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9 responses to “179. The City of New York vs. Homer Simpson

  1. “The Internet picked up the unfortunate image on the magazine Lisa holds up, New York: $9, with the Twin Towers right next to it acting as “11.” As if this episode needed more unfortunate allusions. I guess I should touch on this point: given the show is centered around Homer waiting at World Trade Center Plaza, this episode was pulled from syndication for a few years following 9/11. It returned mostly intact; I think they removed the bit with the two guys in the tower yelling back and forth, and the unfortunate line, “They stick all the jerks in Tower 1.””

    It’s only unfortunate in hindsight, and I still think it’s a great line. The weird 1984 history scrubbing that went on after 9/11 was heinous, where references to the towers started disappearing like they never existed. Extremely disturbing.

    • Of course it’s a funny line, but I understand why they would want to remove it. But whitewashing the skyline of old movies of the towers is ridiculous; shots like those should be treasured, not erased. There’s a wonderful bit in the documentary “The Cruise,” where a kid is telling the tour bus driver Speed Levitch that he should go to the Trade Center, spin around and look up, then it would seem like the buildings are falling on you, and at the end of the movie we see him do it. Unfortunate now? Oh yeah. But still a great beautiful moment.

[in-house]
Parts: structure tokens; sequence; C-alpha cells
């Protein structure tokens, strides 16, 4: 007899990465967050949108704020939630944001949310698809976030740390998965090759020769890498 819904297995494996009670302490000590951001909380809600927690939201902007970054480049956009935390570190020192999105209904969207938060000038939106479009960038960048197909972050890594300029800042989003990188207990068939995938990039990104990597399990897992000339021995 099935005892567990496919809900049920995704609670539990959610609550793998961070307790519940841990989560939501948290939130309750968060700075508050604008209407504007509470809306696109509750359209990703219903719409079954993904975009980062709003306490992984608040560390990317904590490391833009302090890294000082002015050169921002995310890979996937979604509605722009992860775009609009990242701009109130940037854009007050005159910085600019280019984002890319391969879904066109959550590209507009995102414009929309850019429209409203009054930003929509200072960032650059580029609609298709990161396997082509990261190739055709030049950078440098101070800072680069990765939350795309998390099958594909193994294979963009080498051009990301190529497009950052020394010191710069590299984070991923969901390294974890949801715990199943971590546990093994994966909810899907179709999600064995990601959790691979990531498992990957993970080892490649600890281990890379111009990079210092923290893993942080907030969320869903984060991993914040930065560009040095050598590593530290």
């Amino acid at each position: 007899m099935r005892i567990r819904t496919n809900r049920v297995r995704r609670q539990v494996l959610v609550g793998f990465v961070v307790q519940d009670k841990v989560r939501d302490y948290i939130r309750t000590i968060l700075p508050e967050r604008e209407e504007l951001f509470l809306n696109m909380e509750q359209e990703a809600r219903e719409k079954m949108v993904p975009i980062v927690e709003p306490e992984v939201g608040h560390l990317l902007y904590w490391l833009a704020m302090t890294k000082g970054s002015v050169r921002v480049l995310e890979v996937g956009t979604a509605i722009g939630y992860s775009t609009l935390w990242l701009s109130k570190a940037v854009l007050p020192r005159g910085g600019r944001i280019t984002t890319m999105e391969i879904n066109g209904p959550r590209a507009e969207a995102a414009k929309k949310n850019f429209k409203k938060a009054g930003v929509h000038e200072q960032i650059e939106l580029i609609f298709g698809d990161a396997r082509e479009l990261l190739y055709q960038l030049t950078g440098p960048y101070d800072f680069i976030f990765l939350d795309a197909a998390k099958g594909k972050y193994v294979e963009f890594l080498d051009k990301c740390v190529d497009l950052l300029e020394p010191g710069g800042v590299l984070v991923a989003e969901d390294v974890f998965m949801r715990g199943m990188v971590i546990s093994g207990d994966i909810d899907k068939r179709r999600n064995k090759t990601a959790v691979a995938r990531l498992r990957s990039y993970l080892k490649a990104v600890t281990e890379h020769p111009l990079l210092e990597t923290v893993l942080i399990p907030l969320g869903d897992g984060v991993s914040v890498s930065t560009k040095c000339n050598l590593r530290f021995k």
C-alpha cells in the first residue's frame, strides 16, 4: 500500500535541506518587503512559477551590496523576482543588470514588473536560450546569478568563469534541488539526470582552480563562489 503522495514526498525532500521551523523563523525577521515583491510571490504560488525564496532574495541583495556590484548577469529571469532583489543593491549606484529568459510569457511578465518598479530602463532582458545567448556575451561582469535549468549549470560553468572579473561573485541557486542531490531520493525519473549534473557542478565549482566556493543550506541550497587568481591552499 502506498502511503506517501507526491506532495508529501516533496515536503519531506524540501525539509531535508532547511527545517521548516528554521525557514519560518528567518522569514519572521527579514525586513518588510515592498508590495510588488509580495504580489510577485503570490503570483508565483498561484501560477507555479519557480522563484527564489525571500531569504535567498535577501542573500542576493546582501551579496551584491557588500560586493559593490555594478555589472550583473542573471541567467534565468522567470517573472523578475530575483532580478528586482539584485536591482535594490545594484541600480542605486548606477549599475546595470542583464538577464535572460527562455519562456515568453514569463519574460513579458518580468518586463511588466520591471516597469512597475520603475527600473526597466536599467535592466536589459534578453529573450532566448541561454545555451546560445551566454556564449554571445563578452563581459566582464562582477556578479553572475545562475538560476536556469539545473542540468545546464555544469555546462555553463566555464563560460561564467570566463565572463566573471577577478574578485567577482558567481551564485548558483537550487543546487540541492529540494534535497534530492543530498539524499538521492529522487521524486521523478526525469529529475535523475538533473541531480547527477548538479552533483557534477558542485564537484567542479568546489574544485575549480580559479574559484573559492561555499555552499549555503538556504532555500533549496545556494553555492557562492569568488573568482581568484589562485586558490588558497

2. This is definitely in my top favorite episodes. As a New Yorker, I love it so much.

    Also, the animation on the pimp chasing Homer in is flashback is truly fantastic.

  3. I love that when Homer’s listening to the prerecorded message, “Krabowski” is added in by the male voice, but “Steve” is part of the standard recording. The subtle implication is that every traffic officer they have is named “Steve.”

    Also, where does the Very Tall Man appear in this one?

    • Never thought about that point before. Neat.
      Very Tall Man is at the beginning of the second act on the bus to New York. I think it may have been a syndication cut so if you don’t remember it, maybe that’s why.

  4. Joey Joe Joe Shabadoo

    Gunnar McGriff made my first point – the “Steve” as an automatic fill-in is a subtle, outstanding joke.

    My favorite scene in this one is where Homer gets in the cab to head to the Trade Center Plaza, and he shouts at the native NYer “I’m on to you!”, and then stares and points at him as he gets into and drives away in his cab.